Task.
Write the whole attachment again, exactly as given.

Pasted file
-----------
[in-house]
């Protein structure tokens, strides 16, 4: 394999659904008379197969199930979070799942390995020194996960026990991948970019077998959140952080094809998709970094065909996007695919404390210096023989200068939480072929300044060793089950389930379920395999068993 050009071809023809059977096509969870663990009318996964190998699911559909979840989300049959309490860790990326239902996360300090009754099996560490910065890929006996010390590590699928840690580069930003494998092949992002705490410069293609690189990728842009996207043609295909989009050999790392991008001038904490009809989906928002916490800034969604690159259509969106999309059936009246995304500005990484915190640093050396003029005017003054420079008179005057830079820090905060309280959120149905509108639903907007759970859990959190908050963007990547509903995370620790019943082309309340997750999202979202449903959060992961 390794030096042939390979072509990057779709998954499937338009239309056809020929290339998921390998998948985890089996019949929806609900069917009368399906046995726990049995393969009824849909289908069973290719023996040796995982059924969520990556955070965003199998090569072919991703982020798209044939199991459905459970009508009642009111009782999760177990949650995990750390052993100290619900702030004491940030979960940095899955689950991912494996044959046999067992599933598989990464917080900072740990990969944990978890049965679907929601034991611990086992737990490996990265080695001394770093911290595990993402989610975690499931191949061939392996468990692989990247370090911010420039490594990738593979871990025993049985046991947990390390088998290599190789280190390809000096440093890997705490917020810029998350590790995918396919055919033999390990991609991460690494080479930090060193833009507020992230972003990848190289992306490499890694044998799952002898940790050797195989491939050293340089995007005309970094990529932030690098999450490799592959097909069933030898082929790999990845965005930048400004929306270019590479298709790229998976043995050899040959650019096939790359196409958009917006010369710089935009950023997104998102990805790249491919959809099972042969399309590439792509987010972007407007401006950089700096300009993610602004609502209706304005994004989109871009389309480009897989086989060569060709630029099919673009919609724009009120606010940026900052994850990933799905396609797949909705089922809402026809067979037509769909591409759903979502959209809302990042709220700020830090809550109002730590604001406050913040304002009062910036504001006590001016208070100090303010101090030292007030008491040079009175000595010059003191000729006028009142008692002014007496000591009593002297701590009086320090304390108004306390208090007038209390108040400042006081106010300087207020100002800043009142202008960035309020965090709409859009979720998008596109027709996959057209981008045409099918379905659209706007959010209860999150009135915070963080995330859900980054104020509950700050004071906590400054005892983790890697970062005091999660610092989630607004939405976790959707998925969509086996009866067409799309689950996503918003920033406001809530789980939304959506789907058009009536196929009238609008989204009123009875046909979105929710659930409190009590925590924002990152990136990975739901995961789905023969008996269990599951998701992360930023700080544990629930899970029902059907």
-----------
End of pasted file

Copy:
[in-house]
């Protein structure tokens, strides 16, 4: 394999659904008379197969199930979070799942390995020194996960026990991948970019077998959140952080094809998709970094065909996007695919404390210096023989200068939480072929300044060793089950389930379920395999068993 050009071809023809059977096509969870663990009318996964190998699911559909979840989300049959309490860790990326239902996360300090009754099996560490910065890929006996010390590590699928840690580069930003494998092949992002705490410069293609690189990728842009996207043609295909989009050999790392991008001038904490009809989906928002916490800034969604690159259509969106999309059936009246995304500005990484915190640093050396003029005017003054420079008179005057830079820090905060309280959120149905509108639903907007759970859990959190908050963007990547509903995370620790019943082309309340997750999202979202449903959060992961 390794030096042939390979072509990057779709998954499937338009239309056809020929290339998921390998998948985890089996019949929806609900069917009368399906046995726990049995393969009824849909289908069973290719023996040796995982059924969520990556955070965003199998090569072919991703982020798209044939199991459905459970009508009642009111009782999760177990949650995990750390052993100290619900702030004491940030979960940095899955689950991912494996044959046999067992599933598989990464917080900072740990990969944990978890049965679907929601034991611990086992737990490996990265080695001394770093911290595990993402989610975690499931191949061939392996468990692989990247370090911010420039490594990738593979871990025993049985046991947990390390088998290599190789280190390809000096440093890997705490917020810029998350590790995918396919055919033999390990991609991460690494080479930090060193833009507020992230972003990848190289992306490499890694044998799952002898940790050797195989491939050293340089995007005309970094990529932030690098999450490799592959097909069933030898082929790999990845965005930048400004929306270019590479298709790229998976043995050899040959650019096939790359196409958009917006010369710089935009950023997104998102990805790249491919959809099972042969399309590439792509987010972007407007401006950089700096300009993610602004609502209706304005994004989109871009389309480009897989086989060569060709630029099919673009919609724009009120606010940026900052994850990933799905396609797949909705089922809402026809067979037509769909591409759903979502959209809302990042709220700020830090809550109002730590604001406050913040304002009062910036504001006590001016208070100090303010101090030292007030008491040079009175000595010059003191000729006028009142008692002014007496000591009593002297701590009086320090304390108004306390208090007038209390108040400042006081106010300087207020100002800043009142202008960035309020965090709409859009979720998008596109027709996959057209981008045409099918379905659209706007959010209860999150009135915070963080995330859900980054104020509950700050004071906590400054005892983790890697970062005091999660610092989630607004939405976790959707998925969509086996009866067409799309689950996503918003920033406001809530789980939304959506789907058009009536196929009238609008989204009123009875046909979105929710659930409190009590925590924002990152990136990975739901995961789905023969008996269990599951998701992360930023700080544990629930899970029902059907």